** LEGAL UPDATE **
The California legislature responded to homeowner fears and complaints about being improperly or unfairly denied insurance coverage after a wildfire or other natural disaster, as well as the increased threat of such disasters posed by climate change, by passing a total of eight new consumer protection laws for 2019.
The high points are summarized below.
Senate Bill 824 prohibits insurance companies from canceling or refusing to renew a homeowner’s insurance policy for one year after a state of emergency was declared, if the sole reason for cancellation was that the structure was within a wildfire area.
Senate Bill 894 requires insurers to, after a homeowner suffers a total loss owing to a fire or other disaster (and not just mere negligence), offer to renew the owner's policy for not just one year (as required under past law) but at least two renewal periods (24 months). Insurers must also grant up to 36 months of additional living expenses while the homeowner is unable to occupy the property (12 more months than before). And, insurers must allow homeowners to combine the policy limits for their primary dwelling and any other structures, and to use the combined amount as they see fit (for instance, apply it all to the main home).
Senate Bill 917 reaffirms existing law, which stops insurers from refusing to cover a loss resulting from a combination of disasters, such as a landslide, mudslide, mudflow or debris flow, if the proximate cause of the loss or damage falls under the homeowner's insurance coverage and thus would otherwise be grounds for collecting on.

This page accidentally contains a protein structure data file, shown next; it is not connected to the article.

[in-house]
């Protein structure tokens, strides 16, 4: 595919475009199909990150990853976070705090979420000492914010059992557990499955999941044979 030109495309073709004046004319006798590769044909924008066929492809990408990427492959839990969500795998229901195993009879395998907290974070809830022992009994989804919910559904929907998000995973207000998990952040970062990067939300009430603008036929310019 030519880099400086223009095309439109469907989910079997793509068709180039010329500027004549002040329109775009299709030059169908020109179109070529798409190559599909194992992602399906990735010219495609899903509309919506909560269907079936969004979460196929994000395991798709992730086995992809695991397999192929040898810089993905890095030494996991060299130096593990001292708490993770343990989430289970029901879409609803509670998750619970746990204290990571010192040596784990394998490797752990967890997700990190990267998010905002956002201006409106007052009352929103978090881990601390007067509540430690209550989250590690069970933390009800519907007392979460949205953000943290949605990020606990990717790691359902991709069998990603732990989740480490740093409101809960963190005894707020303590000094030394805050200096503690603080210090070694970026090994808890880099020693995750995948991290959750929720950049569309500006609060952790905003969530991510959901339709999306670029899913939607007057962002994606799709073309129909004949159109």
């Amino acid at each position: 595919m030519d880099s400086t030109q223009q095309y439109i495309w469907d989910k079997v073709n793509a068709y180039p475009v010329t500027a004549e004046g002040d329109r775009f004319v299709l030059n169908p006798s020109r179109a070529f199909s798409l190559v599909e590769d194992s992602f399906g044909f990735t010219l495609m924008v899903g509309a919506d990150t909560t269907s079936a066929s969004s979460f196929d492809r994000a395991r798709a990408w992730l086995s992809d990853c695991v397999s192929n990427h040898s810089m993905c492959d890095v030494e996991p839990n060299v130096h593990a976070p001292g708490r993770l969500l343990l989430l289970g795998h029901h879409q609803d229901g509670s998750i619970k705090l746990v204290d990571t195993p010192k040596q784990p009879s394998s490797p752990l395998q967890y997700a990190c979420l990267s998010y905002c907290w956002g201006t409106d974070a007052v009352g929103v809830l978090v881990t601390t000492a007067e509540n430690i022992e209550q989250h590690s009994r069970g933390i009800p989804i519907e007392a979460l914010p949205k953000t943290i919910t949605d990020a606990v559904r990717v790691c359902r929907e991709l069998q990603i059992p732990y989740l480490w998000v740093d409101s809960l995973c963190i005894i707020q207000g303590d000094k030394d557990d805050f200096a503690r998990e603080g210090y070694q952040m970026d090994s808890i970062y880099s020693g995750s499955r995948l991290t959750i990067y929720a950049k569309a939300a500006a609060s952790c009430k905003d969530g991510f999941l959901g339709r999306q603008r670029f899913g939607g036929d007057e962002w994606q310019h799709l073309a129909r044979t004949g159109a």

Assembly Bill 1772 helps homeowners deal with the possibility of delays in rebuilding, for example due to a shortage of contractors or permit delays, by extending the period of time within which an homeowner can collect full replacement benefits under a replacement cost fire insurance policy; from 24 months to 36 months.
Assembly Bill 1800 allows homeowners who've suffered a total loss of their home to choose to rebuild or purchase an existing home at a new location, without worrying that the insurer will limit or deny payment on that basis.
Senate Bill 30 requires the California Insurance Commissioner to convene a working group in order to assess new investments in natural infrastructure and insurance products in light of the state's worsening fire vulnerability due to climate change.
Assembly Bill 1875 requires the California Department of Insurance to establish something called the California Home Insurance Finder on its website, as a way to connect consumers needing residential property insurance with agents and brokers.
Effective Date: January 1, 2019